Submission to Human Rights Committee
10 februari 2020

Submission to Human Rights Committee


In March 2020, the UN Human Rights Committee will review the Philippines’ compliance with its international human rights obligations, and more in particular the implementation of the International Covenant on Civil and Political Rights. Lawyers for Lawyers submitted a submission for the List of Issues to inform the Committee about the situation of lawyers in the Philippines.

The situation of lawyers in the Philippines is highly alarming and threatening. Lawyers for Lawyers is deeply concerned over the increasing attacks against lawyers in the Philippines and the oppressive working environment. The submission focusses on four main issues: interference with the independence of the legal profession, the practice of labelling of lawyers and lawyers’ organizations, surveillance of lawyers and lawyers’ groups and culture of impunity.

In the context of the continued counterinsurgency program and the so called ‘war on drugs’ that officially began on 1 July 2016 many attacks on and killings of lawyers have taken place. Most of these killings and attacks are a result of them discharging their professional duties or are believed to be otherwise work-related. Especially at risk are lawyers representing people accused of terrorist or drug related crimes, or government critics, such as journalists, political opposition leaders, and human rights defenders.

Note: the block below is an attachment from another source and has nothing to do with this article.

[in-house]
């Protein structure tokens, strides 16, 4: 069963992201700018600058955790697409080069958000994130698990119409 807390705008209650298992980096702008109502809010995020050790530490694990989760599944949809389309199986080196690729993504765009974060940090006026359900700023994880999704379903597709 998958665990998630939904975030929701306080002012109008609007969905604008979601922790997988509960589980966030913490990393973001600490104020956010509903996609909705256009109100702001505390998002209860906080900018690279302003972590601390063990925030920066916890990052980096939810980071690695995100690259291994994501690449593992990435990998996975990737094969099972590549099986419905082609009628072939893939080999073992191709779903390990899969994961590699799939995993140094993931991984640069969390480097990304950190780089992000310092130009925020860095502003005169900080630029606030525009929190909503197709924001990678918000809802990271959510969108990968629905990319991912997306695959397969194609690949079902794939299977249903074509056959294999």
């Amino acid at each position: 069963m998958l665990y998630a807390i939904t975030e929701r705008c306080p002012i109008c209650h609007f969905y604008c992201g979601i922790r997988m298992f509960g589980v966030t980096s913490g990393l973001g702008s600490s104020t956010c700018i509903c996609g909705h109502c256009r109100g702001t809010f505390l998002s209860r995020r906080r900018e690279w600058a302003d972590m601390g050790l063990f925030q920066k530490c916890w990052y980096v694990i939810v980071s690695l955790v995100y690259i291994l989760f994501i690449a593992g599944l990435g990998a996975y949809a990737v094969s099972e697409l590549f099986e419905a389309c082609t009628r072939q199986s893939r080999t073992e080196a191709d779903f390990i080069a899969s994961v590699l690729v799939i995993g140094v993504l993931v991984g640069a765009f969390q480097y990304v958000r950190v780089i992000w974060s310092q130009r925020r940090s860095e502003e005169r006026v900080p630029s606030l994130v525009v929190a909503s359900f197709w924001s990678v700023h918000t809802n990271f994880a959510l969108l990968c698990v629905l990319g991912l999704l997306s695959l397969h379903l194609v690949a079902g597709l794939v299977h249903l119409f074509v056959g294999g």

Another reason for concern is the practice of so-called labelling or ‘red-tagging’ of lawyers and lawyers’ groups in connection with the clients they are representing and/or the type of cases they are working on. Red-tagging has been described as the act of publicly branding individuals, organizations or institutions as ‘communists’, ‘leftists’, or ‘terrorists’, regardless of their actual beliefs or affiliations, and is used as a strategy against those who are critical and perceived to be ‘enemies’ of the State party.

The practice of labelling – combined with the culture of impunity – has been identified by national and international fact-finding commissions as one of the main root causes of extrajudicial killings in the Philippines in the past.

Read the full submission here

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